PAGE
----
d) a sense conductor coupled to a second portion of the magnetic bit, to receive the read current from the magnetic bit, wherein the read current conducted through the magnetic bit is responsive to the polarity of the magnetic bit.
2. The memory device of claim 1, wherein the first driver is coupled to the read drive line to provide the read current.
3. The memory device of claim 1, wherein the read drive line is positioned approximately perpendicular to a central axis running lengthwise through the bit.
4. The memory device of claim 1, wherein the sense conductor is positioned approximately perpendicular to the central axis.
5. The memory device of claim 2, wherein the read drive line is oriented at approximately a ninety degree (90°) angle relative to the sense conductor.
6. The memory device of claim 1, wherein the read drive line is in direct contact with the bit.
7. The memory device of claim 2, wherein the sense conductor is in direct contact with the bit.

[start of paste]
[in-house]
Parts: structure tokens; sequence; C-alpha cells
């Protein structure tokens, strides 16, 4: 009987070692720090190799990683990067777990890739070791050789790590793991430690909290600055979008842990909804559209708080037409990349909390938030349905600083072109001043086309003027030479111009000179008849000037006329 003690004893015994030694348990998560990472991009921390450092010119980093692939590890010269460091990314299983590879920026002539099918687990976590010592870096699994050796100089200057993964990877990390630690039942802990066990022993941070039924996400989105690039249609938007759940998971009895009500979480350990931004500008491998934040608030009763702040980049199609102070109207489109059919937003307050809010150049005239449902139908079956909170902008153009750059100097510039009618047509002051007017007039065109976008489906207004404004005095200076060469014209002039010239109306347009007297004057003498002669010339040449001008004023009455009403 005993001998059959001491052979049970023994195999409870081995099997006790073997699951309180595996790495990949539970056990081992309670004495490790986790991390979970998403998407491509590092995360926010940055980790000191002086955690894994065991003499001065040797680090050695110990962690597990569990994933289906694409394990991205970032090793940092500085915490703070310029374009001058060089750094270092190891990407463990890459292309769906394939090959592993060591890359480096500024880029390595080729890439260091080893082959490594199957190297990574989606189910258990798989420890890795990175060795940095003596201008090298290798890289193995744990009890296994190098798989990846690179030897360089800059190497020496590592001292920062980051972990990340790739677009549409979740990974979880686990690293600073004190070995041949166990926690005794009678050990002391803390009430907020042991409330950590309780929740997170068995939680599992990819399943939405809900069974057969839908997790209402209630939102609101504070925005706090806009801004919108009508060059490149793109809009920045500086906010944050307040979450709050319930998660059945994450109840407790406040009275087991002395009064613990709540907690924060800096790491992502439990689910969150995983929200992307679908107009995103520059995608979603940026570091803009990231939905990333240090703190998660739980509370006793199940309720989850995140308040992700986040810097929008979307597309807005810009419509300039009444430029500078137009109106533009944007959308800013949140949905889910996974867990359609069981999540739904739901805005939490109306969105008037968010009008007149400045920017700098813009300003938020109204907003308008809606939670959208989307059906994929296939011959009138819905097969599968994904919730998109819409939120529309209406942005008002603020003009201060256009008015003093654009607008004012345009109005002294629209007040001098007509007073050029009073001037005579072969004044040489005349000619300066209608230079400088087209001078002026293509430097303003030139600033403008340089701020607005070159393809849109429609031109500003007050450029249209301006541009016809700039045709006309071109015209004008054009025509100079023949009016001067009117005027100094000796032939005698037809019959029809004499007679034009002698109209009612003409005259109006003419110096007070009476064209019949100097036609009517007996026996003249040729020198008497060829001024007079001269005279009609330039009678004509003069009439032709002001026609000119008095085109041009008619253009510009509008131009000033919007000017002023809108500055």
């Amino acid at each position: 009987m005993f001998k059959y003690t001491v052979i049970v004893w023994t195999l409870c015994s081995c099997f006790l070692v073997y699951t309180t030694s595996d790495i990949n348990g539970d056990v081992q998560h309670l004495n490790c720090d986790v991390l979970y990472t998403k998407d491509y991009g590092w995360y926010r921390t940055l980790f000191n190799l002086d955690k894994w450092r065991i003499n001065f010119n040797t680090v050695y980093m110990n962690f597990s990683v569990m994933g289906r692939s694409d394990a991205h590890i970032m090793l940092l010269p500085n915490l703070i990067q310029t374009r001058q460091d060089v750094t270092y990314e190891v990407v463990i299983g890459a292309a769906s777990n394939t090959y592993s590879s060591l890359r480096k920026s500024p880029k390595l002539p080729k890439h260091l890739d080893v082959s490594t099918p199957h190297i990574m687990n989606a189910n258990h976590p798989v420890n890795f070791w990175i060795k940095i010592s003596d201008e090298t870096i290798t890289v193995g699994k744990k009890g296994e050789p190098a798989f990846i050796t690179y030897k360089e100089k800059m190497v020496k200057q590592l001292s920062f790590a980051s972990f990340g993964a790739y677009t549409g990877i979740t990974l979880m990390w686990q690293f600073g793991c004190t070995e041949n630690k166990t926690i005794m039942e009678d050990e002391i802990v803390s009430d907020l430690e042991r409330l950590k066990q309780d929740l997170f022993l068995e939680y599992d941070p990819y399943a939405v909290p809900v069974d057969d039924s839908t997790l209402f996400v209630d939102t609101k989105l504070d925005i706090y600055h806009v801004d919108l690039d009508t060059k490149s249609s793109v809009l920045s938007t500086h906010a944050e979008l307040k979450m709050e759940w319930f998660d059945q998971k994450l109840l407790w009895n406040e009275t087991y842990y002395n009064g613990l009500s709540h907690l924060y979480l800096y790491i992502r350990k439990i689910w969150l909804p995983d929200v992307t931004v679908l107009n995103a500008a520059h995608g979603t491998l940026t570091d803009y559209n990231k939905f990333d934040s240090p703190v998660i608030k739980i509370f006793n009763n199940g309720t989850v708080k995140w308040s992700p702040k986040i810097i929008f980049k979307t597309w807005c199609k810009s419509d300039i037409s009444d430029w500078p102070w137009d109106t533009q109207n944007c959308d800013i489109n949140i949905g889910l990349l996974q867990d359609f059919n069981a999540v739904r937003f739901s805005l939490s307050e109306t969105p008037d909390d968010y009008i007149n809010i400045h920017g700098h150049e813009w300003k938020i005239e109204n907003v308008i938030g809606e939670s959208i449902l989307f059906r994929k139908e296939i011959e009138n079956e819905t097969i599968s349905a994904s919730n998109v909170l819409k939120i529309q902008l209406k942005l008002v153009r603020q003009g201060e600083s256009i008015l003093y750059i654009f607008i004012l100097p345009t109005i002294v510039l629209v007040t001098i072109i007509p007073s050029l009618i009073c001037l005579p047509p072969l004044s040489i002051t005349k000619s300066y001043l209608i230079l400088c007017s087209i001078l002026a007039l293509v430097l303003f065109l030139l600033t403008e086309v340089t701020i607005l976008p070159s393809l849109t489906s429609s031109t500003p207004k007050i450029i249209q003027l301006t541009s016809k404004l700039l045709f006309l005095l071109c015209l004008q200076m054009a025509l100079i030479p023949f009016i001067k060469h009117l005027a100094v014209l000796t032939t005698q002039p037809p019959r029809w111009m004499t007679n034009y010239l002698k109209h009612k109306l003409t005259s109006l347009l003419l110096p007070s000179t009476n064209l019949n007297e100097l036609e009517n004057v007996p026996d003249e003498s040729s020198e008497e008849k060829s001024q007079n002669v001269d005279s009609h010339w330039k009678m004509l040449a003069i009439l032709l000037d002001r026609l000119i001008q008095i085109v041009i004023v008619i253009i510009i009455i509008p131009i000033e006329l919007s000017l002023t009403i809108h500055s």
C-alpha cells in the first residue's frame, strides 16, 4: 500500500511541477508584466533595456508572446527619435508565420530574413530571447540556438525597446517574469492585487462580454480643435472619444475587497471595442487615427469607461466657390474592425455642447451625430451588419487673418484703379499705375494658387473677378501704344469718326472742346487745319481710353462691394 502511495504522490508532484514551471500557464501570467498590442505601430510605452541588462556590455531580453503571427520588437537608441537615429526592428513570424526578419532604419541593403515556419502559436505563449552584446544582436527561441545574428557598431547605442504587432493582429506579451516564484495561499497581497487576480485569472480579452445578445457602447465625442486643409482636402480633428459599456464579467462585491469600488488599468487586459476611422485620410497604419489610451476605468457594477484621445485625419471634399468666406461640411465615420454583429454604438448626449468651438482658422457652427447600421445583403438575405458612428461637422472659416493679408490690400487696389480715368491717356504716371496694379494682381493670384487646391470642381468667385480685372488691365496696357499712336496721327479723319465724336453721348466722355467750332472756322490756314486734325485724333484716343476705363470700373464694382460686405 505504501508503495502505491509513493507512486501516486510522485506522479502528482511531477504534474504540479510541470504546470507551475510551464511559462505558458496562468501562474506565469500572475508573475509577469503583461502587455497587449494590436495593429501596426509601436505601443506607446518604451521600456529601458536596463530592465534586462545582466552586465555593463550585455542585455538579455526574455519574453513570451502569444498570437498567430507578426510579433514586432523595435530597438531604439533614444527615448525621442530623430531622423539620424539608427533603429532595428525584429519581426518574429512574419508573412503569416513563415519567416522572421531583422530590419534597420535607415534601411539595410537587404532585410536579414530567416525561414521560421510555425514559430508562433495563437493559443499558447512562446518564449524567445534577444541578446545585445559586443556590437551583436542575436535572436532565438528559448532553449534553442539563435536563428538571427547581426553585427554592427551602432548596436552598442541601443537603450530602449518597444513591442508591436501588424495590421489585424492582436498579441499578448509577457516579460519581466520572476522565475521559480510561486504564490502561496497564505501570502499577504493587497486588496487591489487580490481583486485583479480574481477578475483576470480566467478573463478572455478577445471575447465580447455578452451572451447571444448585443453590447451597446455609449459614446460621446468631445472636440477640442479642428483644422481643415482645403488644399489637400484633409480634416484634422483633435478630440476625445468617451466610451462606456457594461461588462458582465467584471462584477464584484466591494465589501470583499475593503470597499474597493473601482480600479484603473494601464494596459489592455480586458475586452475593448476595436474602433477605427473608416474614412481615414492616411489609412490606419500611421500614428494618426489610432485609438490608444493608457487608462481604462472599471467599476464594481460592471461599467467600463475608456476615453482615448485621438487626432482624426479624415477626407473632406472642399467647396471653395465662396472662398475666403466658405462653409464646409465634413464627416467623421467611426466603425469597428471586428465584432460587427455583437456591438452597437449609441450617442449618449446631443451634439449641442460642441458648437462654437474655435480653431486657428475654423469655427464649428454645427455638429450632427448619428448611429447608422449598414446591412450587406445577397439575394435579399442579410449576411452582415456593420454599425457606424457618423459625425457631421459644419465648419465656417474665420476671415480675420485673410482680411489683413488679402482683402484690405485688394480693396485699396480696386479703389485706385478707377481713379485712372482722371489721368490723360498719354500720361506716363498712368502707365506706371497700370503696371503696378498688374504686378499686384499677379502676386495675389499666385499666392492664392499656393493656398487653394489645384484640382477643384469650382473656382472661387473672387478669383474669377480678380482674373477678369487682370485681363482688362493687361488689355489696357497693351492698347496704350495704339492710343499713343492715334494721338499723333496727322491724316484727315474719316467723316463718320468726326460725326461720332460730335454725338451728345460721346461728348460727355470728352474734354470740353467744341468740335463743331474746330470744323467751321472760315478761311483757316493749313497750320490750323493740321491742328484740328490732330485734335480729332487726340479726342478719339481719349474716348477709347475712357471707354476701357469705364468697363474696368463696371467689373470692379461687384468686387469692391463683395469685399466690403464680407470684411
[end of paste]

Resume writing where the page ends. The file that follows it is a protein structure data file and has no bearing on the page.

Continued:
8. The memory device of claim 1, wherein the read drive line is positioned along a top edge of the bit.
9. The memory device of claim 8, wherein the sense conductor is positioned along a bottom edge of the bit.
10. The memory device of claim 9, wherein the read drive line is oriented at approximately a ninety degree (90°) angle relative to the sense conductor.
11. The memory device of claim 8, wherein the read drive line is in direct contact with the bit.
12. The memory device of claim 9, wherein the sense conductor is in direct contact with the bit.
13. The memory device of claim 1, wherein the bit has a height to width aspect ratio of greater than 1:1.
Description

This application is a continuation of U.S. application Ser. No. 11/089,018 filed Mar. 25, 2005, now U.S. Pat. No. 7,177,180 which is a continuation of U.S. application Ser. No. 10/239,377 filed Sep. 20, 2002, now U.S. Pat. No. 6,873,546, which is a national stage application of PCT application number PCT/US01/07409 filed on Mar. 8, 2001, which claims the benefit of provisional U.S. application No. 60/187,981 filed on Mar. 9, 2000, each of which is incorporated herein by reference.

THE FIELD OF THE INVENTION

The present invention relates to reading data from a ferromagnetic memory cell, and more particularly to employing inductive interference to sense the magnetic polarity of the storage medium.